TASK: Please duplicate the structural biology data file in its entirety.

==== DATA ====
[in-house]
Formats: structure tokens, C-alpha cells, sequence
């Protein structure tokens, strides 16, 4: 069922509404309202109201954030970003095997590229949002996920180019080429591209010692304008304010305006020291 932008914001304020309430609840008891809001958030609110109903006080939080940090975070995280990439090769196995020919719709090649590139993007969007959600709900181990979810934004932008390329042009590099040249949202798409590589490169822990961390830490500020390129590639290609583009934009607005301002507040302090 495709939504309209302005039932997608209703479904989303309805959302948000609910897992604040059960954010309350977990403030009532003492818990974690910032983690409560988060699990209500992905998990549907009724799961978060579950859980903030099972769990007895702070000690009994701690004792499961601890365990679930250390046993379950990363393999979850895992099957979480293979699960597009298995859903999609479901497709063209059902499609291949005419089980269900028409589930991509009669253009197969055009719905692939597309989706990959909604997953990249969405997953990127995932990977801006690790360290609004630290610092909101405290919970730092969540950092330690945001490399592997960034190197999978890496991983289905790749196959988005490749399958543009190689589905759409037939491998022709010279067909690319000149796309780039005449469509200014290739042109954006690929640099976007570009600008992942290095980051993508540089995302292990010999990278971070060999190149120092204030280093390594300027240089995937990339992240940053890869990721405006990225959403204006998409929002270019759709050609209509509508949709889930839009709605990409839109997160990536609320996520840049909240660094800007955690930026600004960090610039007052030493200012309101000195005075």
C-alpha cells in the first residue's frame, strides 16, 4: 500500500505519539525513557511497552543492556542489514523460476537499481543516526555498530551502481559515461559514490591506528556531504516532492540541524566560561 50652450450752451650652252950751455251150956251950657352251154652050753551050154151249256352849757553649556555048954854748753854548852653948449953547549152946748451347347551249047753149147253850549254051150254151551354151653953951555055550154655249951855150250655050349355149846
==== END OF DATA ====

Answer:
[in-house]
Formats: structure tokens, C-alpha cells, sequence
């Protein structure tokens, strides 16, 4: 069922509404309202109201954030970003095997590229949002996920180019080429591209010692304008304010305006020291 932008914001304020309430609840008891809001958030609110109903006080939080940090975070995280990439090769196995020919719709090649590139993007969007959600709900181990979810934004932008390329042009590099040249949202798409590589490169822990961390830490500020390129590639290609583009934009607005301002507040302090 495709939504309209302005039932997608209703479904989303309805959302948000609910897992604040059960954010309350977990403030009532003492818990974690910032983690409560988060699990209500992905998990549907009724799961978060579950859980903030099972769990007895702070000690009994701690004792499961601890365990679930250390046993379950990363393999979850895992099957979480293979699960597009298995859903999609479901497709063209059902499609291949005419089980269900028409589930991509009669253009197969055009719905692939597309989706990959909604997953990249969405997953990127995932990977801006690790360290609004630290610092909101405290919970730092969540950092330690945001490399592997960034190197999978890496991983289905790749196959988005490749399958543009190689589905759409037939491998022709010279067909690319000149796309780039005449469509200014290739042109954006690929640099976007570009600008992942290095980051993508540089995302292990010999990278971070060999190149120092204030280093390594300027240089995937990339992240940053890869990721405006990225959403204006998409929002270019759709050609209509509508949709889930839009709605990409839109997160990536609320996520840049909240660094800007955690930026600004960090610039007052030493200012309101000195005075």
C-alpha cells in the first residue's frame, strides 16, 4: 500500500505519539525513557511497552543492556542489514523460476537499481543516526555498530551502481559515461559514490591506528556531504516532492540541524566560561 50652450450752451650652252950751455251150956251950657352251154652050753551050154151249256352849757553649556555048954854748753854548852653948449953547549152946748451347347551249047753149147253850549254051150254151551354151653953951555055550154655249951855150250655050349355149846